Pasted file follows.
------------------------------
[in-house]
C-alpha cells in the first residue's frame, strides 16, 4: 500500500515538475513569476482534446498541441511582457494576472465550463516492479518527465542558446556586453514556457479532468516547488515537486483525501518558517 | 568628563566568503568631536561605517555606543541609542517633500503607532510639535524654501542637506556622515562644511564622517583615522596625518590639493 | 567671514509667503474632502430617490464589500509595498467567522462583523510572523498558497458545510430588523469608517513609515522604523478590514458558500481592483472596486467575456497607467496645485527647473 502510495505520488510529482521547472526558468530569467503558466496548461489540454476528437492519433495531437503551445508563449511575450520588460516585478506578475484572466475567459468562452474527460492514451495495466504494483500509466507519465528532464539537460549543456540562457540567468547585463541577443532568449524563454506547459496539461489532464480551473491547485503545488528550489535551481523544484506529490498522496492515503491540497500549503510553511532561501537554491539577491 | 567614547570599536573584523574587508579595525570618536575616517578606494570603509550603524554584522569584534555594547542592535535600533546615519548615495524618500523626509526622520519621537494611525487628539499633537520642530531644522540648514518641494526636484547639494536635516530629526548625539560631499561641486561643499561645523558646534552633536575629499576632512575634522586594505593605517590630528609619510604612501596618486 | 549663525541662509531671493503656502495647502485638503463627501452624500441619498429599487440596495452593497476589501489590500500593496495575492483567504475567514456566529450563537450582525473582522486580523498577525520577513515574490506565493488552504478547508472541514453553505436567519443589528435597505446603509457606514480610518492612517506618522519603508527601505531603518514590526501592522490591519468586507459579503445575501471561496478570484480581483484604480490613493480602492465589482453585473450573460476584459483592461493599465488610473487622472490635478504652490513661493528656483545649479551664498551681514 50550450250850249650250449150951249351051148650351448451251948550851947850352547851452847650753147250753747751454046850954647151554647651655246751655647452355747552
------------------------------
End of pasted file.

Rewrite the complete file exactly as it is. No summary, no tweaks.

[in-house]
C-alpha cells in the first residue's frame, strides 16, 4: 500500500515538475513569476482534446498541441511582457494576472465550463516492479518527465542558446556586453514556457479532468516547488515537486483525501518558517 | 568628563566568503568631536561605517555606543541609542517633500503607532510639535524654501542637506556622515562644511564622517583615522596625518590639493 | 567671514509667503474632502430617490464589500509595498467567522462583523510572523498558497458545510430588523469608517513609515522604523478590514458558500481592483472596486467575456497607467496645485527647473 502510495505520488510529482521547472526558468530569467503558466496548461489540454476528437492519433495531437503551445508563449511575450520588460516585478506578475484572466475567459468562452474527460492514451495495466504494483500509466507519465528532464539537460549543456540562457540567468547585463541577443532568449524563454506547459496539461489532464480551473491547485503545488528550489535551481523544484506529490498522496492515503491540497500549503510553511532561501537554491539577491 | 567614547570599536573584523574587508579595525570618536575616517578606494570603509550603524554584522569584534555594547542592535535600533546615519548615495524618500523626509526622520519621537494611525487628539499633537520642530531644522540648514518641494526636484547639494536635516530629526548625539560631499561641486561643499561645523558646534552633536575629499576632512575634522586594505593605517590630528609619510604612501596618486 | 549663525541662509531671493503656502495647502485638503463627501452624500441619498429599487440596495452593497476589501489590500500593496495575492483567504475567514456566529450563537450582525473582522486580523498577525520577513515574490506565493488552504478547508472541514453553505436567519443589528435597505446603509457606514480610518492612517506618522519603508527601505531603518514590526501592522490591519468586507459579503445575501471561496478570484480581483484604480490613493480602492465589482453585473450573460476584459483592461493599465488610473487622472490635478504652490513661493528656483545649479551664498551681514 50550450250850249650250449150951249351051148650351448451251948550851947850352547851452847650753147250753747751454046850954647151554647651655246751655647452355747552